WIPO Arbitration and Mediation Center
ADMINISTRATIVE PANEL DECISION
Dormeuil Frères v. Zhao Jiafei, NA
Case No. D2014-1508
1. The Parties
The Complainant is Dormeuil Frères of Wissous, France (the "Complainant"), represented by SBKG & Associés - A.A.R.P.I., France.
The Respondent is Zhao Jiafei, NA (the "Respondent") of Jiangsu, China.
2. The Domain Name and Registrar
The disputed domain name <dormeuil.info> (the "Domain Name") is registered with GoDaddy.com, LLC (the "Registrar").
3. Procedural History
The Complaint was filed with the WIPO Arbitration and Mediation Center (the "Center") on September 3, 2014. On September 3, 2014, the Center transmitted by email to the Registrar a request for registrar verification in connection with the Domain Name. On September 3, 2014, the Registrar transmitted by email to the Center its verification response confirming that the Respondent is listed as the registrant and providing the contact details. In response to a notification by the Center that the Complaint was administratively deficient, the Complainant filed an amendment to the Complaint on September 10, 2014.
The Center verified that the Complaint together with the amendment to the Complaint satisfied the formal requirements of the Uniform Domain Name Dispute Resolution Policy (the "Policy" or "UDRP"), the Rules for Uniform Domain Name Dispute Resolution Policy (the "Rules"), and the WIPO Supplemental Rules for Uniform Domain Name Dispute Resolution Policy (the "Supplemental Rules").
In accordance with the Rules, paragraphs 2(a) and 4(a), the Center formally notified the Respondent of the Complaint, and the proceedings commenced on September 15, 2014. In accordance with the Rules, paragraph 5(a), the due date for Response was October 5, 2014. The Respondent did not submit any response. Accordingly, the Center notified the Respondent's default on October 7, 2014.
The Center appointed Dana Haviland as the sole panelist in this matter on October 17, 2014. The Panel finds that it was properly constituted. The Panel has submitted the Statement of Acceptance and Declaration of Impartiality and Independence, as required by the Center to ensure compliance with the Rules, paragraph 7.
4. Factual Background
The Complainant , a family business since 1842, markets and sells fabrics and both custom made and ready-to-wear clothing through its Dormeuil stores, worldwide offices, distributors, and various websites which incorporate the word "Dormeuil" in domain names, including "www.dormeuil.com", its official website, registered in 1997.
Since 1954, the Complainant has also registered numerous trademarks worldwide consisting of or containing the word "Dormeuil" (hereafter the "DORMEUIL Mark") in connection with fabrics for clothing and clothing. The Complainant has submitted evidence of several of these trademarks, including:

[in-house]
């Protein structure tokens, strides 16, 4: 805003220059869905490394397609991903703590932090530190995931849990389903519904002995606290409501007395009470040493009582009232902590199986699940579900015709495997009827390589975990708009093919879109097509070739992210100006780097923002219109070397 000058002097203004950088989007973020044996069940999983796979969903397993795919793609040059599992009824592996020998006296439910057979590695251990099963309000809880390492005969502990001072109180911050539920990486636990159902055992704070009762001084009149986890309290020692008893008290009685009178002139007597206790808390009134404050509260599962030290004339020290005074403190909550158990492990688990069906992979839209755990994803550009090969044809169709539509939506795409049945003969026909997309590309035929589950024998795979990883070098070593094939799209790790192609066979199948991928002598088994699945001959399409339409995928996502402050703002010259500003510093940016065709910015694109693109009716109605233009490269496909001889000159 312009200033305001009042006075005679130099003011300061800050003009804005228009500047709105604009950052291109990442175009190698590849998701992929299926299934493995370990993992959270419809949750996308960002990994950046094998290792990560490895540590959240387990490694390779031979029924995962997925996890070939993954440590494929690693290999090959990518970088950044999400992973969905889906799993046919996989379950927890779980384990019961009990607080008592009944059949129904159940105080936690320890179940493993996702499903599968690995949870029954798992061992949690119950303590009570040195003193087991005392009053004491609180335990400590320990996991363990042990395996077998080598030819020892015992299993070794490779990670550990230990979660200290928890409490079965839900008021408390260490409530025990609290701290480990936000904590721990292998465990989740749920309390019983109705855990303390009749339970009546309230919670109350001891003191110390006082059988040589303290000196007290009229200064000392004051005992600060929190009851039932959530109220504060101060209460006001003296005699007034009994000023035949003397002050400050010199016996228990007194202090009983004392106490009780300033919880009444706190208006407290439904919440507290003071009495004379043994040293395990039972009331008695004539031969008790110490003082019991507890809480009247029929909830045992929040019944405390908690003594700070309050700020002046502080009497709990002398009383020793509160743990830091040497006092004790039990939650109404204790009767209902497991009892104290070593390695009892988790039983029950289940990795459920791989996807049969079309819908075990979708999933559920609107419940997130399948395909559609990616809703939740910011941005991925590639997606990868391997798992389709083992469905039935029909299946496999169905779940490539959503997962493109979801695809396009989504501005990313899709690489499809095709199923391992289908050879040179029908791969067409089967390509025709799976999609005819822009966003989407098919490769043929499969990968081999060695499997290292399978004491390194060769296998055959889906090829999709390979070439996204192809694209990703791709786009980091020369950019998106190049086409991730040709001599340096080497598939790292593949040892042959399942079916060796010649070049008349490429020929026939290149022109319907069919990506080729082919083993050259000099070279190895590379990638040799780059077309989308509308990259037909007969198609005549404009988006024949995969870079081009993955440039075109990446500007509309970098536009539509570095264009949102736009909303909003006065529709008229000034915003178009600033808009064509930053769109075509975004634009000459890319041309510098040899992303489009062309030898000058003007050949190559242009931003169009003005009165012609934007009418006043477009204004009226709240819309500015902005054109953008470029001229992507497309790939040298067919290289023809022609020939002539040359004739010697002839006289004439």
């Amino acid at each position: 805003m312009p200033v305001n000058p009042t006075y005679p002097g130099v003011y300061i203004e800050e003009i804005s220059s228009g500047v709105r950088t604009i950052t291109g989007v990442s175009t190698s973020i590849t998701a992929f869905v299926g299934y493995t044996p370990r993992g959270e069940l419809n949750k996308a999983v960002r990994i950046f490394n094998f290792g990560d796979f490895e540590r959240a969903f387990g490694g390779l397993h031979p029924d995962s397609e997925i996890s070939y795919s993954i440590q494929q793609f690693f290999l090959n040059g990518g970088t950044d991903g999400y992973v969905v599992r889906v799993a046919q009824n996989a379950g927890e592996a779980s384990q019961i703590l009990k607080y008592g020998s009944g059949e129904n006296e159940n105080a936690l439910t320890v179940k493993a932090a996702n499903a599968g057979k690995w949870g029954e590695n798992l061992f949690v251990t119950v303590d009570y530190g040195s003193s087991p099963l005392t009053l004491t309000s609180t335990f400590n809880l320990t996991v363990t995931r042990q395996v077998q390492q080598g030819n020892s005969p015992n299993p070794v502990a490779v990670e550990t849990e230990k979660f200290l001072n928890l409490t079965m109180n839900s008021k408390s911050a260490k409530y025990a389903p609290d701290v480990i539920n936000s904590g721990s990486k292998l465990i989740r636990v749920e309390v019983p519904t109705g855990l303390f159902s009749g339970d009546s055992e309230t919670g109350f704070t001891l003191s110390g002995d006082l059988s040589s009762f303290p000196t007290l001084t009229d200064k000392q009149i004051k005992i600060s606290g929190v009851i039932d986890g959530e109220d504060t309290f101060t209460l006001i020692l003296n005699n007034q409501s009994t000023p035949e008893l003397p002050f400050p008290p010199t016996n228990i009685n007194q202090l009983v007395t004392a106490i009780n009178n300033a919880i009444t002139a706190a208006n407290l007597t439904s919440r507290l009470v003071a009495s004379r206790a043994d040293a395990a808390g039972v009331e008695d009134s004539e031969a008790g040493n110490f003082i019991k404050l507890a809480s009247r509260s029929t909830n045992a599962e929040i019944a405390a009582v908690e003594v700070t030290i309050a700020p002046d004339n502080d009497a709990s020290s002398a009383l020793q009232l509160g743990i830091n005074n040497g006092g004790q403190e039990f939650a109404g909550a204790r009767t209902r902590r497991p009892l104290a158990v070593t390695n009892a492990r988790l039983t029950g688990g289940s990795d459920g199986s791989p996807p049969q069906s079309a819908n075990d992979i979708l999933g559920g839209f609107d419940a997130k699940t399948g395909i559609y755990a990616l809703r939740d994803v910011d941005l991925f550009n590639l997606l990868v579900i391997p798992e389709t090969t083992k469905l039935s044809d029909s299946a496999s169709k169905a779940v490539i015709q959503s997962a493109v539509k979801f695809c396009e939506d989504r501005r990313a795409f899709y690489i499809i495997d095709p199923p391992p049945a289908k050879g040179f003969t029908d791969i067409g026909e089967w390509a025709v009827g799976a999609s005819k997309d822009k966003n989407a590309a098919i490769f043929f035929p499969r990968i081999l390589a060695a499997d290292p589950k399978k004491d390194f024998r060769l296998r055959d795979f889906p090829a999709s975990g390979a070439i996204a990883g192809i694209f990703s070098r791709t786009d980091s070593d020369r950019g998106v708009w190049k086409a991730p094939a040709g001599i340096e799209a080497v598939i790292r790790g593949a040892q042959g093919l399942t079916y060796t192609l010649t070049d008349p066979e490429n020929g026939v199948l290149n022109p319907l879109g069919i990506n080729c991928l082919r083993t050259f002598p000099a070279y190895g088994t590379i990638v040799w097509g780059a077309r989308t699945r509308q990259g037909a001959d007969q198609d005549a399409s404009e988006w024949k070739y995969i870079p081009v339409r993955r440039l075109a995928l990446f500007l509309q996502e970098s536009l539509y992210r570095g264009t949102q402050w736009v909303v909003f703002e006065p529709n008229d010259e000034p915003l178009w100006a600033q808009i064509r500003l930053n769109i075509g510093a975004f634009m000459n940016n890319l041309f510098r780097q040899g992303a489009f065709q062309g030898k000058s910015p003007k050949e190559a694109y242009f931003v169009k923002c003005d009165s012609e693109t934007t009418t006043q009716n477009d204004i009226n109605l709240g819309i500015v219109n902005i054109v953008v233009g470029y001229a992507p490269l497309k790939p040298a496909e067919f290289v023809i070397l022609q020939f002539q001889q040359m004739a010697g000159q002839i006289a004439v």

- International trademark DORMEUIL no. 179681, registered on September 20, 1954;
- Community trademark DORMEUIL no. 109207, registered on December 3, 1998; and
- Chinese trademark DORMEUIL no. 42491, registered on December 1, 2002.
The Domain Name was registered on August 16, 2014.
5. Parties' Contentions
The Complainant asserts that the Domain Name is identical or confusingly similar to trademarks in which it has prior registered rights, that the Respondent has no rights or legitimate interests in the Domain Name, and that the Respondent registered and is using the Domain Name in bad faith. The Complainant requests transfer of the Domain Name.
The Respondent did not reply to the Complainant's contentions.
6. Discussion and Findings
Under the Policy, paragraph 4(a), in order to prevail, a complainant must prove the following three elements of a claim for transfer or cancellation of a respondent's domain name:
(i) that the domain name is identical or confusingly similar to a trademark or service mark in which the complainant has rights; and
(ii) that the respondent has no rights or legitimate interests in the domain name; and
(iii) that the domain name has been registered and is being used in bad faith.
A. Identical or Confusingly Similar
The Domain Name incorporates the Complainant's DORMEUIL Mark in its entirety, adding only the ".info" generic Top-Level Domain ("gTLD") suffix. The Complainant alleges that the term "dormeuil" in itself has no meaning and is therefore highly distinctive. It is well established that the inclusion of the gTLD typically does not affect the domain name for the purpose of determining whether it is identical or confusingly similar to the complainant's trademark. See Rollerblade, Inc. v. Chris McCrady, WIPO Case No. D2000-0429; Iconcard S.p.A. v. Linecom, WIPO Case No. D2005-1115; L'Oréal v. Tina Smith, WIPO Case No. D2013-0820.
The Panel finds that the Domain Name is identical or confusingly similar to the Complainant's DORMEUIL Mark, in which the Complainant has prior rights, and that the Complainant has thus established the first element of its claim, under paragraph 4(a)(i) of the Policy.
B. Rights or Legitimate Interests
Paragraph 4(c) of the Policy provides that a respondent may establish rights or legitimate interests in a domain name by proof of any of the following non-exclusive list of circumstances:
(i) before any notice to the respondent of the dispute, the respondent used, or made demonstrable preparations to use, the domain name or a name corresponding to the domain name in connection with a bona fide offering of goods or services; or
(ii) the respondent (as an individual, business, or other organization) has been commonly known by the domain name, even if the respondent has not acquired trademark or service mark rights; or